I’m a huge college football fan. From my days in The Ohio State University Marching Band (no, I did not dot the “i”), I’ve cheered the scarlet and gray to a multitude of wins, including multiple national championships. I even had to study Ohio State football history to win the favor of my future father-in-law, who took coaching class with the great Woody Hayes.
I first read Julia Cameron’s fantastic book The Artist’s Way years ago, and it impacted my life in a number of positive ways. I started writing a three-page journal every morning. I reflected on how I could better incorporate creativity into my routine. And I made a list of five “Imaginary Lives” that I might lead.
I’m down in Orlando for FinCon 2018 which is a gathering of personal finance writers, bloggers, Youtubers, and everyone that helps them provide great content for individuals. A little out of my comfort zone but I’m quickly realizing that people here understand marketing, social media, and audio/video production way better than I do.
At the end of September, the Telecom Services Sector will cease to exist, and the new Communication Services sector will be born. I created this post following a morning of Googling to try and gather the best information out there. Let's review what is happening, how it will affect existing sectors, and how investors should think about this change.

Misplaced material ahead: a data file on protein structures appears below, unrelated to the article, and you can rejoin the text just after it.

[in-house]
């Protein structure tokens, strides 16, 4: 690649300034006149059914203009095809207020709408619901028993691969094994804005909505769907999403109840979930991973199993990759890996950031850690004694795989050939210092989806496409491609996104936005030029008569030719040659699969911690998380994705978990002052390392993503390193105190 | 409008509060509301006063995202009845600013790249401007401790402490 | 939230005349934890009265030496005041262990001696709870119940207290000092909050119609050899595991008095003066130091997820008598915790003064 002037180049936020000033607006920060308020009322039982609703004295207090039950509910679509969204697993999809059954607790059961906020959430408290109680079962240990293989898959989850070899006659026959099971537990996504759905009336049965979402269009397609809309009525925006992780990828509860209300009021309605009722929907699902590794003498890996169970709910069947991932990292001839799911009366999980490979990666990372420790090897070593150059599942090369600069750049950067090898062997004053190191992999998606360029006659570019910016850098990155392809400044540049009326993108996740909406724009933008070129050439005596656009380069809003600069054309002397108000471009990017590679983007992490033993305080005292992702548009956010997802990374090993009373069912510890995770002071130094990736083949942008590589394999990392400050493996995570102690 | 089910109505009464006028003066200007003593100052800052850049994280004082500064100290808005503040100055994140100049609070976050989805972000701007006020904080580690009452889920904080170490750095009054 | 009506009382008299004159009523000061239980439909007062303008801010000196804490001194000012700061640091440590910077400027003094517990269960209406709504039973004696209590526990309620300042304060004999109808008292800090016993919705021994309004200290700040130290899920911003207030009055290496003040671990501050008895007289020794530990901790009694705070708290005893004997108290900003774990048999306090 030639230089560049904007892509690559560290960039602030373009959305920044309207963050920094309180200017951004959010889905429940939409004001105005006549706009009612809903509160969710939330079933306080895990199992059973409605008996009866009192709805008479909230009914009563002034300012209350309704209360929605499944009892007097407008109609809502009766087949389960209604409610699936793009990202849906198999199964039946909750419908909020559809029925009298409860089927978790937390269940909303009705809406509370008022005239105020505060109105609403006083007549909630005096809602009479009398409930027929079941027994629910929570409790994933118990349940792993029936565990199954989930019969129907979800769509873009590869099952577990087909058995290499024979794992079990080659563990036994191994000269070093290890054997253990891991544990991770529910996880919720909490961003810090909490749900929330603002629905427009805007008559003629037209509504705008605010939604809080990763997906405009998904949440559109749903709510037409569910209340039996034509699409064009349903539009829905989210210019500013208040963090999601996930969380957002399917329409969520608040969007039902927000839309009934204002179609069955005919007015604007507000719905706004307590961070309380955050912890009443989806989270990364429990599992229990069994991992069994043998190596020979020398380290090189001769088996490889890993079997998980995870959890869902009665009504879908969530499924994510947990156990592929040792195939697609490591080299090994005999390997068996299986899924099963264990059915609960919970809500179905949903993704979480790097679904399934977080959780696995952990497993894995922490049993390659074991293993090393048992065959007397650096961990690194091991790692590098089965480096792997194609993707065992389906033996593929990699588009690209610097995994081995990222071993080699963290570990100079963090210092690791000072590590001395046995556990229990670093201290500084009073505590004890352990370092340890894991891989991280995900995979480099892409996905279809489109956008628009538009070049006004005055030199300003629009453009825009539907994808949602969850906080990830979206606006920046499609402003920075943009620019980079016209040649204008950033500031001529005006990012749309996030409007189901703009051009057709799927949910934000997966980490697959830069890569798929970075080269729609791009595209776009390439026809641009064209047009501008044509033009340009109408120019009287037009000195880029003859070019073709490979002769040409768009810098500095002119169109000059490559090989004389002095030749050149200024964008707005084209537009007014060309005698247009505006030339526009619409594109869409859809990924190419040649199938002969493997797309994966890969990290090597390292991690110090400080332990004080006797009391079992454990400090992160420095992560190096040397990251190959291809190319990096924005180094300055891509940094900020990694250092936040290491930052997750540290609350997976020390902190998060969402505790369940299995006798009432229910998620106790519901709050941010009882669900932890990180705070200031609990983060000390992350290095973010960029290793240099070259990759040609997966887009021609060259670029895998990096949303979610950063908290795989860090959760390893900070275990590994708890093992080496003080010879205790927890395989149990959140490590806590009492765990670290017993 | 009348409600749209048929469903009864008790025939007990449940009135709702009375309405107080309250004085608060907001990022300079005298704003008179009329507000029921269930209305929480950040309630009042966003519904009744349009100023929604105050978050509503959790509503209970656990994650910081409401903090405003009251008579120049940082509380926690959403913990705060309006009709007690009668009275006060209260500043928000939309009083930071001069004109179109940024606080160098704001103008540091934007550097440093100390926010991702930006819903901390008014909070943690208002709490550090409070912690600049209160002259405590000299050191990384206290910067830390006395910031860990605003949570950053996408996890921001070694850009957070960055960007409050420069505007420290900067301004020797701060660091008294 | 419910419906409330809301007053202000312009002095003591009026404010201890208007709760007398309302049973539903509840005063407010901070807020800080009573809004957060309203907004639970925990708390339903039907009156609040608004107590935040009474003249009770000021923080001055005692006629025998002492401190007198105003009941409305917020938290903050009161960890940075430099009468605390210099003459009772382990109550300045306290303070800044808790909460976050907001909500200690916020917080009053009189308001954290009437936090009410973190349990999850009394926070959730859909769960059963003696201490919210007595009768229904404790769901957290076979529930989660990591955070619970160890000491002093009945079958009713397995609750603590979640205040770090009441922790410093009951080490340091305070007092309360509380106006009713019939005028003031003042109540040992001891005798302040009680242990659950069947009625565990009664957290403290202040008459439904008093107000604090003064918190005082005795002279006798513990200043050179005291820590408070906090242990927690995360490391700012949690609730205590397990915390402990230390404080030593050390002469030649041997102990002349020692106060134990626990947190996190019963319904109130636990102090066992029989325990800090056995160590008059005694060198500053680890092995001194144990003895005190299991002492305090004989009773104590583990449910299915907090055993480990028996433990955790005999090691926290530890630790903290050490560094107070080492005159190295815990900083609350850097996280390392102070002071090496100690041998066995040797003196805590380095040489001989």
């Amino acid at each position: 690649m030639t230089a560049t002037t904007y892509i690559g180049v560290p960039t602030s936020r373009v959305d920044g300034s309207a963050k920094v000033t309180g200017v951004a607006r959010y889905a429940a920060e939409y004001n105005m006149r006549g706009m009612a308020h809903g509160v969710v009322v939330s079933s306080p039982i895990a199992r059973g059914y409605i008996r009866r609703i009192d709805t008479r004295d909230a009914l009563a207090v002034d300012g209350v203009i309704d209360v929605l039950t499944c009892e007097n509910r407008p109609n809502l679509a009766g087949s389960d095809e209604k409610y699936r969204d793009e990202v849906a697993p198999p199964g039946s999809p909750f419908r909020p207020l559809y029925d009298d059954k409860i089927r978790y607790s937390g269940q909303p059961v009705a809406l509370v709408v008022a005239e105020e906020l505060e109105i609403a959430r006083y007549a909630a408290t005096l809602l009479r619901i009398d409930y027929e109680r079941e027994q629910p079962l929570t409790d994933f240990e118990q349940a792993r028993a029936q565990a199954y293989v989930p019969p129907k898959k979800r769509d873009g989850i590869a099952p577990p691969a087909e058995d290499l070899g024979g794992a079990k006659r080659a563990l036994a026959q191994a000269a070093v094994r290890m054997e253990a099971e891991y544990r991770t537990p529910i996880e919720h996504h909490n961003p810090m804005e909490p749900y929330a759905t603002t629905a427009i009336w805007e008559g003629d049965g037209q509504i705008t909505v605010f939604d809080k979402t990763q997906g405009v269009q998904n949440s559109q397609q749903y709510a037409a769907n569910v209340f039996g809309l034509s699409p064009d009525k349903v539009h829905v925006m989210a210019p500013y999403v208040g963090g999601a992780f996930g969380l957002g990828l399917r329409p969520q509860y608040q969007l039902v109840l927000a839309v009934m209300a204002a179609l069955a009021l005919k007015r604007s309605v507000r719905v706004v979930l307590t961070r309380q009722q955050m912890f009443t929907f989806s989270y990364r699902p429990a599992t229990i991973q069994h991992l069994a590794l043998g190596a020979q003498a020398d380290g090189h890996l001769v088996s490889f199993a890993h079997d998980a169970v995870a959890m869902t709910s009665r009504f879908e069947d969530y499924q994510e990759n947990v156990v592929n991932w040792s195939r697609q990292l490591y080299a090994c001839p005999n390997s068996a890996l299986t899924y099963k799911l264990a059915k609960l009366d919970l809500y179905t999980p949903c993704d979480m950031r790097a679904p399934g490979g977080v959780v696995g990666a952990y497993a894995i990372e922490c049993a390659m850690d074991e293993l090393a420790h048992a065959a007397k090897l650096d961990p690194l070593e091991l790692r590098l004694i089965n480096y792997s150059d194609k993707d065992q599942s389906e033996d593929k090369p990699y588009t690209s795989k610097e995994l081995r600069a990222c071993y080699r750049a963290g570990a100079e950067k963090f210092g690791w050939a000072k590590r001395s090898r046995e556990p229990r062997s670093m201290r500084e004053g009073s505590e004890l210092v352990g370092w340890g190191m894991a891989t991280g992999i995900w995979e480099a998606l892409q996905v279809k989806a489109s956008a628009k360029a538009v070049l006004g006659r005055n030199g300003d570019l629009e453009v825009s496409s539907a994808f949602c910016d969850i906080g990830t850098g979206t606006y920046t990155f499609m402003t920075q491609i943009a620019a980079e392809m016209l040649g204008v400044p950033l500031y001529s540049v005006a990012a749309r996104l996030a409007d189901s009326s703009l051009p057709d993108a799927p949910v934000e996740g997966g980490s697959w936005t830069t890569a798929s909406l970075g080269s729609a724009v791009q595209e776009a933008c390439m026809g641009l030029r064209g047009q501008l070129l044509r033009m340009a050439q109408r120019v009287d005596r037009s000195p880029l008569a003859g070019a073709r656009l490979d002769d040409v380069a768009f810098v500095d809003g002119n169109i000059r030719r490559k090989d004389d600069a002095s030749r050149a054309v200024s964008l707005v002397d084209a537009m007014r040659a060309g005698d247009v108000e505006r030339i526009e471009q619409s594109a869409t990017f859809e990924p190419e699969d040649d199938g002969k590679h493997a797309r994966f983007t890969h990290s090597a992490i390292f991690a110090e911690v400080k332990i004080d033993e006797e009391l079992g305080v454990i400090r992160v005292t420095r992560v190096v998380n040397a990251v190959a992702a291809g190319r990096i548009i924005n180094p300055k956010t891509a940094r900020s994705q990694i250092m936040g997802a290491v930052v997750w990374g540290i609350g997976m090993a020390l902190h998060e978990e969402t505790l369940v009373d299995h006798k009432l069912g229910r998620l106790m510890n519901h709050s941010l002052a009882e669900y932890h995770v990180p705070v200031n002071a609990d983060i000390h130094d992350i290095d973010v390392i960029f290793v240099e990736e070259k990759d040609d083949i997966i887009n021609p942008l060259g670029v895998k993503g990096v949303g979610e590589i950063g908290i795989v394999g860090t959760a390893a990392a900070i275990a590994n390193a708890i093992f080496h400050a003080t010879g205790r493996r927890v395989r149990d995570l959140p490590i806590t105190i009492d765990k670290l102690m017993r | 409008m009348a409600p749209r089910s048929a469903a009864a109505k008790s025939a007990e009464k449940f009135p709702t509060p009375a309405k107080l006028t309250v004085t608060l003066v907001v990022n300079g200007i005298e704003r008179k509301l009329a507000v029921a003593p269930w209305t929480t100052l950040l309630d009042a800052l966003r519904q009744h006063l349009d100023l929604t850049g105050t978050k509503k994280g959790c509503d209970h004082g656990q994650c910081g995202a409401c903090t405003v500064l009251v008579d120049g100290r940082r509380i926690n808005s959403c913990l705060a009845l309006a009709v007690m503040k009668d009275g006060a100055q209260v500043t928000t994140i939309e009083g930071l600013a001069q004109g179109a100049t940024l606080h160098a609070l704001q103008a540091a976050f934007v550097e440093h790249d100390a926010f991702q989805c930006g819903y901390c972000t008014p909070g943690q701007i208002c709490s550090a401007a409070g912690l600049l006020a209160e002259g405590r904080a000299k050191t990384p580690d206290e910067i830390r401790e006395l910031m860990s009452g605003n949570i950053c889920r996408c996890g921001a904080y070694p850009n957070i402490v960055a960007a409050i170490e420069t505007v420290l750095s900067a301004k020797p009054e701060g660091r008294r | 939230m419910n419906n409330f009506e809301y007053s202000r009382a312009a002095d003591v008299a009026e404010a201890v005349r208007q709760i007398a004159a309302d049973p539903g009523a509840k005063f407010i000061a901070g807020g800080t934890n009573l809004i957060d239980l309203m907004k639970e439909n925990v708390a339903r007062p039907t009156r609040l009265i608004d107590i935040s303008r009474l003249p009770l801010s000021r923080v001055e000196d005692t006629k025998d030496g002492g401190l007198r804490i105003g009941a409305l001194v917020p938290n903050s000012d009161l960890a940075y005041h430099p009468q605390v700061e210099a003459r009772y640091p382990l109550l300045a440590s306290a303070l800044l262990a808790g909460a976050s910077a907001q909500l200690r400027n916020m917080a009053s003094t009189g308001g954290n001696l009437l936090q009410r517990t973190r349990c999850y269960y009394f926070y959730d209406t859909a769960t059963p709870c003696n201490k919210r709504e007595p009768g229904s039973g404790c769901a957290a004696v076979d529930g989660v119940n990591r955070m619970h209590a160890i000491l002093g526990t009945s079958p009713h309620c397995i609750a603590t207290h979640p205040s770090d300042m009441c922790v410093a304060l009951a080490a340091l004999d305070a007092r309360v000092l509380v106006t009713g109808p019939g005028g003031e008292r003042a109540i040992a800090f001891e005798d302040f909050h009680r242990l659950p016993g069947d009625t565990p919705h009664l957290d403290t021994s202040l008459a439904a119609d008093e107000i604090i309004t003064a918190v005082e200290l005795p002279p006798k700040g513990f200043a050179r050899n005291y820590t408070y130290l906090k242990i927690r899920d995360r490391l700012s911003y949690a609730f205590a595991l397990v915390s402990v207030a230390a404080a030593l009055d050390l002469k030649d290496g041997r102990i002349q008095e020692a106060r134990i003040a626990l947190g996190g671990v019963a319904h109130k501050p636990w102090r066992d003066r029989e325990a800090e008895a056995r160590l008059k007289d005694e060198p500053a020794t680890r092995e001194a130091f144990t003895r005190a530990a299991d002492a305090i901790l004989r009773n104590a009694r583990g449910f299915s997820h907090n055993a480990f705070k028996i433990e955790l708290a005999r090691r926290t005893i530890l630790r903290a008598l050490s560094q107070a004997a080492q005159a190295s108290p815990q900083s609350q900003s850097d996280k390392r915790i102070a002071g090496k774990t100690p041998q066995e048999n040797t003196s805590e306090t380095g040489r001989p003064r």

I just got back from a fantastic trip to Seattle for the stockcharts.com ChartCon 2018. It was a pleasure to reconnect many whom I consider mentors in my own career. Also great to meet others with a passion for technical analysis and data visualization. As with any productive conference, I took copious notes and have enjoyed revisiting some of the insights that I picked up during the two-day event.
I'm out in Seattle this week to speak at the stockcharts.com ChartCon 2018. Excited to be a part of a conference that features many speakers that I consider mentors, including Greg Morris, Martin Pring, and Tom McClellan. So far we've heard from Greg Schell, Dr. Alexander Elder, and Bruce Fraser. What struck me is that all three of them have discussed the importance of using stops.
It's so easy to reduce Behavioral Finance to a bottomless list of biases. As with many aspects of the financial industry, we get way too focused on labeling things instead of understanding them. A recent article from Behavioral Scientist pointed out the limitations of defining Behavioral Economics (which I tend to use interchangeably with "Behavioral Finance" because as far as I'm concerned they're the same thing) as a series of fallacies.